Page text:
Specifically, the experts expect that tenants in many areas will tend to seek shorter lease terms and a higher degree of flexibility in the future. For their part, landlords could offer turnover rent components with lower fixed rents.

Sustainability will also be a clear priority in the real estate industry in the future. According to the Global Alliance for Buildings and Construction, the built environment is responsible for around 40 percent of global CO2 emissions. "The real estate industry is therefore seen as key to achieving the European Union's zero emissions target by 2050," explains Linsin. Sustainable buildings consume few resources and have a lower impact on the environment.They thus optimised the long-term value for their owners and users. "Quantifiable sustainability of real estate will become an indispensable quality feature that encompasses the life cycle and the entire value chain," Wiegelmann explains, "in this context, sustainable refurbishment in existing buildings will be a key challenge."

Here, too, it is important for landlords and tenants to work together more intensively, he adds. "One example is the joint analysis of operating data and costs," suggests Linsin. If data on the actual use of the building is exchanged in detail, massive improvements can be achieved. "Room design can be optimised, electricity and water consumption minimised, waste reduced and CO2 emissions massively reduced."

The biggest difficulty, he says, is finding ways to accurately measure resource use in multi-tenant facilities without violating their privacy. "The conditions are there," Linsin makes clear, "a number of technology solutions and mobile apps have already been developed that control access to buildings, provide directions to desks and meeting rooms, and allow employees to control temperature and lighting. We just need to convince everyone concerned to use them."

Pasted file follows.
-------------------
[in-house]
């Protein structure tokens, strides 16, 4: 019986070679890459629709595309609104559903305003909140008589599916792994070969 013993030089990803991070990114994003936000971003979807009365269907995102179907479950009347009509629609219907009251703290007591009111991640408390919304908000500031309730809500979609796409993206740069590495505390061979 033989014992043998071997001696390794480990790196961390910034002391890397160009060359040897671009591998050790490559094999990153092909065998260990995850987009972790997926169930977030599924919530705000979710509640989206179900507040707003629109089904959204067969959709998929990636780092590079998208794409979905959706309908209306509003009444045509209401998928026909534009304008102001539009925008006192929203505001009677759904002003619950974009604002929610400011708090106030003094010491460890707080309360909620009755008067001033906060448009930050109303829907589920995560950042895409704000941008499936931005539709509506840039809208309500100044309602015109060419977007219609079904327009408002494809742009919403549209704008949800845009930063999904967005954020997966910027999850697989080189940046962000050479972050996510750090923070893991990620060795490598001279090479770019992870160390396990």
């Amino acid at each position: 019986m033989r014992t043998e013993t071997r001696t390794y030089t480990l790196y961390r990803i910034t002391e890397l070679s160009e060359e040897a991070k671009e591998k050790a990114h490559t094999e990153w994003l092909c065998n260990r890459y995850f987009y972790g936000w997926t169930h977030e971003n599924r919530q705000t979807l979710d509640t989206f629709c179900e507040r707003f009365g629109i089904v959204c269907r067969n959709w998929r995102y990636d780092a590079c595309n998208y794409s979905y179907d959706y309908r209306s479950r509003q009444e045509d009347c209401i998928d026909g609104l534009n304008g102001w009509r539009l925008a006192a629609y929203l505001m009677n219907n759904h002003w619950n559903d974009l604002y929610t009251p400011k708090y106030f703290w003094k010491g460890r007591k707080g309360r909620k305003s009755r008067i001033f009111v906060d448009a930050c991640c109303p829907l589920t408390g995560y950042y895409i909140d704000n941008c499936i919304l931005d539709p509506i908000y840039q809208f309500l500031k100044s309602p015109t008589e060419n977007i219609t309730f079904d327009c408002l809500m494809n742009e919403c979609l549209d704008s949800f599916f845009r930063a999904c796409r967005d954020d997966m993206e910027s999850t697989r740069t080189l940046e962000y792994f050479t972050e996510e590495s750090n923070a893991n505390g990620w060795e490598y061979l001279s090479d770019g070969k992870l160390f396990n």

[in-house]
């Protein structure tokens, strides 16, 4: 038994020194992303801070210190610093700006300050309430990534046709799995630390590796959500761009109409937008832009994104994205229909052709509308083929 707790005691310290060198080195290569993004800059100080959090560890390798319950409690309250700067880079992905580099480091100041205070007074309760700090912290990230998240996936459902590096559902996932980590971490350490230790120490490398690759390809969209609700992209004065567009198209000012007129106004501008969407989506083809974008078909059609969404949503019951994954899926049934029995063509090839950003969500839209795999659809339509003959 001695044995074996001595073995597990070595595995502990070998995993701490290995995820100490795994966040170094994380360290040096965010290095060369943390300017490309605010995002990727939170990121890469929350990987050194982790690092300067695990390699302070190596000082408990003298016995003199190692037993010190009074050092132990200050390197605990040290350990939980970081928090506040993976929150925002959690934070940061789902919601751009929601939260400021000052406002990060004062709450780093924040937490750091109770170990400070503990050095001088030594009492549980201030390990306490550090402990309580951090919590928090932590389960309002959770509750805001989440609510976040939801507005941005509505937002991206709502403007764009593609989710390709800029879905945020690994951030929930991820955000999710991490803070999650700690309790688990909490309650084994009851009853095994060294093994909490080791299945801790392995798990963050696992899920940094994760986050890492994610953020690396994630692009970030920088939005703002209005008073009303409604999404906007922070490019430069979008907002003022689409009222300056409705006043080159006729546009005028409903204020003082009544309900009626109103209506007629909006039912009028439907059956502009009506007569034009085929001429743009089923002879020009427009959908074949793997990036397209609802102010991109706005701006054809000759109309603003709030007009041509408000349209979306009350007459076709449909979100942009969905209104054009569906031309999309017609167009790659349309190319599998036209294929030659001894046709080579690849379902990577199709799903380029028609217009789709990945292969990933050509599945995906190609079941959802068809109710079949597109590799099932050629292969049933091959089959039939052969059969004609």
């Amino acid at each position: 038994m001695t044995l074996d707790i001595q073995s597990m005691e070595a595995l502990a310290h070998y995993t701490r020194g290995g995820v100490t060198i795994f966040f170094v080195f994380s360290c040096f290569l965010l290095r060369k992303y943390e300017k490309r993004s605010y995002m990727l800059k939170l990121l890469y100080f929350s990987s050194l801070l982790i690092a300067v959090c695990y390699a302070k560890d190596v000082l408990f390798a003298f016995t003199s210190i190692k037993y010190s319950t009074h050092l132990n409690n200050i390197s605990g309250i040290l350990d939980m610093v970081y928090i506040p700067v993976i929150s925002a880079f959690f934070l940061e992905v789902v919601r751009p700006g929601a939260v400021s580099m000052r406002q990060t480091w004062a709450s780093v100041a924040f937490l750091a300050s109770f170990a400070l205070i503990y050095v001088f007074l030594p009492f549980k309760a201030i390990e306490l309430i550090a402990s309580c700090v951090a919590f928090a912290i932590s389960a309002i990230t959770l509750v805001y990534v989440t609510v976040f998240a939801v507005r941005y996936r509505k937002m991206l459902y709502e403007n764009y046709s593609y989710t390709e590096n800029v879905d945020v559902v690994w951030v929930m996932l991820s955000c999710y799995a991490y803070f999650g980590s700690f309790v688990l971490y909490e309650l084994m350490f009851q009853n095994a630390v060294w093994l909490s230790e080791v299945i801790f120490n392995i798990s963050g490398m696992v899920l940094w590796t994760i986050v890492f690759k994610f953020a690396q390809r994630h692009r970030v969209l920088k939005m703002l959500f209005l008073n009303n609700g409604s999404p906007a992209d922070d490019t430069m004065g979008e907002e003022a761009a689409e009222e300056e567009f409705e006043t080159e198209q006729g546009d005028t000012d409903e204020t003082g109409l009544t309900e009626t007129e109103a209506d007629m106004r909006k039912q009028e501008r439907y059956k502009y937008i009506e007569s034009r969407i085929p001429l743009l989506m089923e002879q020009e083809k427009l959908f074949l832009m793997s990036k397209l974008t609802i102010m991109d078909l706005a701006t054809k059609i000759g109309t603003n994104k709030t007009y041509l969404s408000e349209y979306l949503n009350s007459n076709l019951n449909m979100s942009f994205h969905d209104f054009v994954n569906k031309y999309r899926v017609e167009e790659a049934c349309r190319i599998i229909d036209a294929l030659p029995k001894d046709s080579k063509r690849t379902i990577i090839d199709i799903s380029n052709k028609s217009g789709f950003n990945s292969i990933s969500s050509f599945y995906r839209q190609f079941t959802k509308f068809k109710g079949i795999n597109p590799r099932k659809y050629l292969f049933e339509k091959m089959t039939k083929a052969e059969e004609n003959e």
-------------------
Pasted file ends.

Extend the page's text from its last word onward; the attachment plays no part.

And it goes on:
Specifically, these apps work in combination with sensors and controls built into locking systems, heating and ventilation systems, and lighting - a real-world example of the Internet of Things.

"This can also result in a win-win situation," explains Thomas Wiegelmann. "Research shows that employees who can control their own heating and ventilation are happier and more productive. Detailed data on energy consumption can also help building managers optimize heating and cooling and avoid waste, focus cleaning staff on hotspots, and identify faults in equipment before they become serious. This leads to lower utility and service charges and ultimately prevents premature aging."

Because investors are increasingly considering ESG criteria in their investment decisions, he said it is imperative for investment managers to also anticipate and incorporate them into their investment decisions. "In the future, investors and tenants alike will divest themselves of properties that pose a significant sustainability risk - this then implies a risk of price discounts for corresponding assets," Wiegelmann makes clear. At present, ecological aspects are still at the forefront. "However, social goals and a fairer economy will also become increasingly relevant for the performance of individual properties in the future," says Linsin.

"As a result of the market upheavals caused by Covid-19, there are great opportunities for investors," concludes Thomas Wiegelmann, "in order to take advantage of these, specialised know-how in real estate investment and asset management is needed more than ever. Owners who fail to recognise this will lose ground to flexible owners - and ultimately the chance to meet or improve their performance targets."®